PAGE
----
As this is happening, the iPhone 3GS is still marked for delivery on the June 24th launch date.

Apple’s update follows news on Tuesday from AT&T, the exclusive wireless provider of the iPhone in the U.S., which also sold out of its launch day allotment. New orders placed directly through AT&T will not arrive until June 25th or later, “depending on when the order is placed,” the company said.

AT&T revealed that the first day of preorders for iPhone 4 was the busiest online sales day in the company’s history. The company’s systems had difficulty authorizing existing customers for upgrades, and Apple also began rejecting callers from its 800-MY-APPLE number.

AT&T reveals customer protection plan for recent iPhone 3GS buyers

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Date: Friday, June 11th, 2010, 08:42
Category: iPhone, News

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For those of you who recently snagged an iPhone 3GS at the old price of US$199 for the 16GB model or US$299 for the 32GB model (the two models having been lowered to US$149 and US$199, respectively with a US$99 8GB model being the last to go), AT&T is said to be offering a “one-time Customer Price Protection” plan, giving credit for the difference.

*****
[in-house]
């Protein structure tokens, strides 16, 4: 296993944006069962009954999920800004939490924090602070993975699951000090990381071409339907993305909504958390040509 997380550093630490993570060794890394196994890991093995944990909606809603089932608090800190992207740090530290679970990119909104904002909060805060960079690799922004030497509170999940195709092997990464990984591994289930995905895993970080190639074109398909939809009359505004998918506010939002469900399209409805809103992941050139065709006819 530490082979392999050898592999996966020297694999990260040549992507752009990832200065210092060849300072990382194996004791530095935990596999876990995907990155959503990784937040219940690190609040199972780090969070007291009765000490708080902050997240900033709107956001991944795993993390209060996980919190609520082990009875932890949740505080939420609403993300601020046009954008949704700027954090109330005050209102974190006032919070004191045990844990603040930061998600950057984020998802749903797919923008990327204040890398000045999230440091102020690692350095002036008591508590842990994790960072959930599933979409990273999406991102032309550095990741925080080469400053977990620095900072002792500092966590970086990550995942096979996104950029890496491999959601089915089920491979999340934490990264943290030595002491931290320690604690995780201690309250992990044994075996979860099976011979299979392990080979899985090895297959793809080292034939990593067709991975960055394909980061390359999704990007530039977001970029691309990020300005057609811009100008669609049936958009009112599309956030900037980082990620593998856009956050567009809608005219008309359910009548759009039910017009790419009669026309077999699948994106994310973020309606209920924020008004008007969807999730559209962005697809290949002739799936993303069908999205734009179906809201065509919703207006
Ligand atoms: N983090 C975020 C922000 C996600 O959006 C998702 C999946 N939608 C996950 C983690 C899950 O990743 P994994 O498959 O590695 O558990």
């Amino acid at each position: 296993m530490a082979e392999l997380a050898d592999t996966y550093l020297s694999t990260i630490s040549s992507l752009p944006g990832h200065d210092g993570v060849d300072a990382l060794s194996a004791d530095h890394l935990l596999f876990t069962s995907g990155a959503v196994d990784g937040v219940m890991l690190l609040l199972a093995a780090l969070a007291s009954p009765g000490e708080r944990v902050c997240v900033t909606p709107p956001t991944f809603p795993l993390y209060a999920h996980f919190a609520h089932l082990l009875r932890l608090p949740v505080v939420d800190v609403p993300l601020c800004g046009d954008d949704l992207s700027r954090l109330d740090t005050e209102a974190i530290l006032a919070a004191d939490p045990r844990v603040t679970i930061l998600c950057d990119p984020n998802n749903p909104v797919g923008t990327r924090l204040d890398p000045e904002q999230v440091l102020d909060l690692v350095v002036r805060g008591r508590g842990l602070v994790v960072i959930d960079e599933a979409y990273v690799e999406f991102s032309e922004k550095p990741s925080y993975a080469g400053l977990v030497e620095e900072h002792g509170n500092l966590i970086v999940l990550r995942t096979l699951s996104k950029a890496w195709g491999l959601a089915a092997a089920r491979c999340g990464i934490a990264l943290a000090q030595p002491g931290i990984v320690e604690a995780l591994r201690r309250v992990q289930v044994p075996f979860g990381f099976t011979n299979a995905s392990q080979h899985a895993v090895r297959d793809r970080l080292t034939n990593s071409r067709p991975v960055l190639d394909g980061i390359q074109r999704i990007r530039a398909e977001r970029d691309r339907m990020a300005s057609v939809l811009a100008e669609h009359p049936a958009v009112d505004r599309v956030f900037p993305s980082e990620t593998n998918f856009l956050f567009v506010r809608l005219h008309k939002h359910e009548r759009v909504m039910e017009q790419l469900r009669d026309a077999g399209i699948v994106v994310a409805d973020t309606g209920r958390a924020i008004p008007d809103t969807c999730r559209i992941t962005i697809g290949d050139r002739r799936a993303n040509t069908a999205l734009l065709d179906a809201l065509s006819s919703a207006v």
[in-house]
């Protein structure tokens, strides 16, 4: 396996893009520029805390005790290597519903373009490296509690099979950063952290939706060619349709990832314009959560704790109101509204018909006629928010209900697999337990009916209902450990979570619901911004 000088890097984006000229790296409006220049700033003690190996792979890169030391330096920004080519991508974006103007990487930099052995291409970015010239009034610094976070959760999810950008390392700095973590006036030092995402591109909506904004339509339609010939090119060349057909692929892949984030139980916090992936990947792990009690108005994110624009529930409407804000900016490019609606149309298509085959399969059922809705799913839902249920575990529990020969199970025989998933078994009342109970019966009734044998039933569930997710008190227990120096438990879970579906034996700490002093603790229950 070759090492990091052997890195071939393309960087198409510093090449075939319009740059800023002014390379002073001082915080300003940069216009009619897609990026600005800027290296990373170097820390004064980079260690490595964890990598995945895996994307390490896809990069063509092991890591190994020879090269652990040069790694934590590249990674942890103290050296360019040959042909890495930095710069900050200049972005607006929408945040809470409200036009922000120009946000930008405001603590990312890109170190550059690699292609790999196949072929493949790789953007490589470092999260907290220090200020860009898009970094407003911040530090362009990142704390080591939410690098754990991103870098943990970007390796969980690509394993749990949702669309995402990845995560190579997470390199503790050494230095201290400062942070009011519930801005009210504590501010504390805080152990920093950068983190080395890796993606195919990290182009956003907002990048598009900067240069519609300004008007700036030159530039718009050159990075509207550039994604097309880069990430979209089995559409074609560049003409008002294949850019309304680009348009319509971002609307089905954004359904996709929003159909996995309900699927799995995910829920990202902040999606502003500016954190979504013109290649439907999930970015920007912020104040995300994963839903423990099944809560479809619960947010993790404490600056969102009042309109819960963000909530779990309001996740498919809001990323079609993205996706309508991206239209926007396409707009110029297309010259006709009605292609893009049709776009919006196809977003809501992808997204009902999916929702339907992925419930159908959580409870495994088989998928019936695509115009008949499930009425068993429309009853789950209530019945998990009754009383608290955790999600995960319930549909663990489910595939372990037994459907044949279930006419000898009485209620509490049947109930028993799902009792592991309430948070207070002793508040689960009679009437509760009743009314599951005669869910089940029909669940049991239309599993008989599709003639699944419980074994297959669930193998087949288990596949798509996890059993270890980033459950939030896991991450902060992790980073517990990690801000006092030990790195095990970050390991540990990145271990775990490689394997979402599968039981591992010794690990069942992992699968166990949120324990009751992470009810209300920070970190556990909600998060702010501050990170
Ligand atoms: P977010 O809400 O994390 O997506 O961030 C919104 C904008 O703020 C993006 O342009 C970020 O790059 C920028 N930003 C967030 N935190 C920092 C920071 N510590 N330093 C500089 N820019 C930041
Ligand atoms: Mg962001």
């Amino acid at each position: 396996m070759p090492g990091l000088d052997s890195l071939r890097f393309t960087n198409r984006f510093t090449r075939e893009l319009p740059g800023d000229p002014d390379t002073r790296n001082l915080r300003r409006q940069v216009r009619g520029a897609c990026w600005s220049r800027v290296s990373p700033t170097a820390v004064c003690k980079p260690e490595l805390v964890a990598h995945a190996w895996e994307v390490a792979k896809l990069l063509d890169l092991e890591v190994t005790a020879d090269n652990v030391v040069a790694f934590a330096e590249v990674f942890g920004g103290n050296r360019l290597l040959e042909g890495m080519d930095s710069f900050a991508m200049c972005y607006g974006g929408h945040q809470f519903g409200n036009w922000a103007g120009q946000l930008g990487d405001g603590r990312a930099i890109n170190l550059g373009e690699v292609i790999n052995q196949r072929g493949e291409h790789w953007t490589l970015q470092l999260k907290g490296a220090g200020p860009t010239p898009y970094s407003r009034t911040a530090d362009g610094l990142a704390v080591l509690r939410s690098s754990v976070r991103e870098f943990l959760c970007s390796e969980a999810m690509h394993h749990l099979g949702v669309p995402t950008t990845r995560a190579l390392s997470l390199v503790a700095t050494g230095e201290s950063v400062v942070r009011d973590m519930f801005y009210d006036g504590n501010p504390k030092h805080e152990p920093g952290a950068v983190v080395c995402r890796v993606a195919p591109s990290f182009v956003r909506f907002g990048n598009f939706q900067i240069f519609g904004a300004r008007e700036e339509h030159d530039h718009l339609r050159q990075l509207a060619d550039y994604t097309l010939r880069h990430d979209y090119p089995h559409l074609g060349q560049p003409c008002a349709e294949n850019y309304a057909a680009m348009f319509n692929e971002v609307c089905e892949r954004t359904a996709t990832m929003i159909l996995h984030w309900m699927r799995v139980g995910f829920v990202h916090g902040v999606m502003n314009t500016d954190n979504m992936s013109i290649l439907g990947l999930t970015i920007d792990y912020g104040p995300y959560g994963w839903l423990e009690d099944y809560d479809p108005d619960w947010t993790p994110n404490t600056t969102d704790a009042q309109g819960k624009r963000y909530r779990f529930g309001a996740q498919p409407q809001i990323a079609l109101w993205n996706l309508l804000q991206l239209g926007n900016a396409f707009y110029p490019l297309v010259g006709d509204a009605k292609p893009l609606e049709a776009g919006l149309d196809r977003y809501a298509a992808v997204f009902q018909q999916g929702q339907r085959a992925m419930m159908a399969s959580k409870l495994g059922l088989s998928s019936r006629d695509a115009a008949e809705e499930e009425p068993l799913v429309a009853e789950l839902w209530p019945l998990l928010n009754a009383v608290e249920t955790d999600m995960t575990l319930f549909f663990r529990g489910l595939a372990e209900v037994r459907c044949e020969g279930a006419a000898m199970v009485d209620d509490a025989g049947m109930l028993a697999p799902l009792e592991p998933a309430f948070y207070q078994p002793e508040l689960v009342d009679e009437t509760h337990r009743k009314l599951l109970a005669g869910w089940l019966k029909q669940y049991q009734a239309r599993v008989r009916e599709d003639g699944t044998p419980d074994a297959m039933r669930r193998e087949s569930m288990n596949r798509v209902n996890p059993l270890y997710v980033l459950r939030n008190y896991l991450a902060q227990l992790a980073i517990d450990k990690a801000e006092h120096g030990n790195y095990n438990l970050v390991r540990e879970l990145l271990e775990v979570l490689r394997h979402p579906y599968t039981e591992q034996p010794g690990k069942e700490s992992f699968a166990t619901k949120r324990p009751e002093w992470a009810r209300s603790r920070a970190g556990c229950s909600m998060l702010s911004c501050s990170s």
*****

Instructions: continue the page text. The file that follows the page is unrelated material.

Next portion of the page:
Per modmyi.com, customers who purchased a 3GS between May 7th and the 14th are said to have until June 14th to visit their AT&T store and claim US$50 off the cost of a 16GB phone, or $100 off of a 32GB model. For those who made a purchase between May 15th and June 7th, a 30-day window should be in effect. Alternately, customers within either timeframe (including buyers of the iPhone 3G) can go without a discount and trade in towards an iPhone 4.

A new flyer reveals that AT&T plans to open its retail locations at 7AM on June 24th iPhone 4 launch. Some restrictions apply, namely that new AT&T customers will only be able to buy one phone and activate one line on that day. Existing subscribers will be able to buy one phone per active number.

Stay tuned for additional details as they become available.

Additional details surface about iPhone 4′s Retina display

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Date: Tuesday, June 8th, 2010, 07:35